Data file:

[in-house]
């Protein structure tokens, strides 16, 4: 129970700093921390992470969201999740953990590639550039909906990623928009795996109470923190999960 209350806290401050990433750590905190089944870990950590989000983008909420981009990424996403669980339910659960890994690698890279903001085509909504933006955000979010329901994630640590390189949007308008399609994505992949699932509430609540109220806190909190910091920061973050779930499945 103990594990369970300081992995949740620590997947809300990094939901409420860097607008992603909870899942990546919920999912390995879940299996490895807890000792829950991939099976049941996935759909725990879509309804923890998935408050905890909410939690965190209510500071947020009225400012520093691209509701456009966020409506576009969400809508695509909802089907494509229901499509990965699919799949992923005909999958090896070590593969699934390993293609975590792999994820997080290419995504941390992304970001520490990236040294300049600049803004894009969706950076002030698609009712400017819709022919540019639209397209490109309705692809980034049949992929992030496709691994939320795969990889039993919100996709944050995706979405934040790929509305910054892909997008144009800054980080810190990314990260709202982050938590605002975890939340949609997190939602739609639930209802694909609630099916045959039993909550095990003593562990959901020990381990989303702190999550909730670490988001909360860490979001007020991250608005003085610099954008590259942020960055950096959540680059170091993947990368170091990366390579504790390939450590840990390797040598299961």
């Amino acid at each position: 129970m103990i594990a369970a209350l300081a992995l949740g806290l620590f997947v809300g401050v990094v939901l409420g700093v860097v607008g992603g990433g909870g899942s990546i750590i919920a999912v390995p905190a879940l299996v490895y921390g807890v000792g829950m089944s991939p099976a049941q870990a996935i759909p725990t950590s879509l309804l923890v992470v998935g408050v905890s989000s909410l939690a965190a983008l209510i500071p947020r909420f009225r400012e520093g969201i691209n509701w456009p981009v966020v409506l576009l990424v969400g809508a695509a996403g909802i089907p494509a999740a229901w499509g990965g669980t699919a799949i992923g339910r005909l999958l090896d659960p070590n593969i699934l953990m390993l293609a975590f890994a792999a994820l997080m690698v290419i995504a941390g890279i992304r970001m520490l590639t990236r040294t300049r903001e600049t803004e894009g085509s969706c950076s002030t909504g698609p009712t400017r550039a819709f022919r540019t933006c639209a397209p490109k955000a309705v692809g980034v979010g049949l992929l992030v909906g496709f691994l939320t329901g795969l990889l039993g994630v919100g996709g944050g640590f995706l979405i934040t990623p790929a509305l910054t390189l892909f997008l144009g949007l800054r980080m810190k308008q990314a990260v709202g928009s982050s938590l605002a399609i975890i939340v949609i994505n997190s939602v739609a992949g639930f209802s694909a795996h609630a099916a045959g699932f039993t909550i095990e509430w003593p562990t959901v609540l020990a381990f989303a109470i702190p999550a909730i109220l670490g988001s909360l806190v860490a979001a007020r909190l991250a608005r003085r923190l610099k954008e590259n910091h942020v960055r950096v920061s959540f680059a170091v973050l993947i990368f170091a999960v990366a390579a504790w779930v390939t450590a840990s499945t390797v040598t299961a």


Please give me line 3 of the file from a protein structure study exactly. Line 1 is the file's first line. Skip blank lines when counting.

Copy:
């Amino acid at each position: 129970m103990i594990a369970a209350l300081a992995l949740g806290l620590f997947v809300g401050v990094v939901l409420g700093v860097v607008g992603g990433g909870g899942s990546i750590i919920a999912v390995p905190a879940l299996v490895y921390g807890v000792g829950m089944s991939p099976a049941q870990a996935i759909p725990t950590s879509l309804l923890v992470v998935g408050v905890s989000s909410l939690a965190a983008l209510i500071p947020r909420f009225r400012e520093g969201i691209n509701w456009p981009v966020v409506l576009l990424v969400g809508a695509a996403g909802i089907p494509a999740a229901w499509g990965g669980t699919a799949i992923g339910r005909l999958l090896d659960p070590n593969i699934l953990m390993l293609a975590f890994a792999a994820l997080m690698v290419i995504a941390g890279i992304r970001m520490l590639t990236r040294t300049r903001e600049t803004e894009g085509s969706c950076s002030t909504g698609p009712t400017r550039a819709f022919r540019t933006c639209a397209p490109k955000a309705v692809g980034v979010g049949l992929l992030v909906g496709f691994l939320t329901g795969l990889l039993g994630v919100g996709g944050g640590f995706l979405i934040t990623p790929a509305l910054t390189l892909f997008l144009g949007l800054r980080m810190k308008q990314a990260v709202g928009s982050s938590l605002a399609i975890i939340v949609i994505n997190s939602v739609a992949g639930f209802s694909a795996h609630a099916a045959g699932f039993t909550i095990e509430w003593p562990t959901v609540l020990a381990f989303a109470i702190p999550a909730i109220l670490g988001s909360l806190v860490a979001a007020r909190l991250a608005r003085r923190l610099k954008e590259n910091h942020v960055r950096v920061s959540f680059a170091v973050l993947i990368f170091a999960v990366a390579a504790w779930v390939t450590a840990s499945t390797v040598t299961a």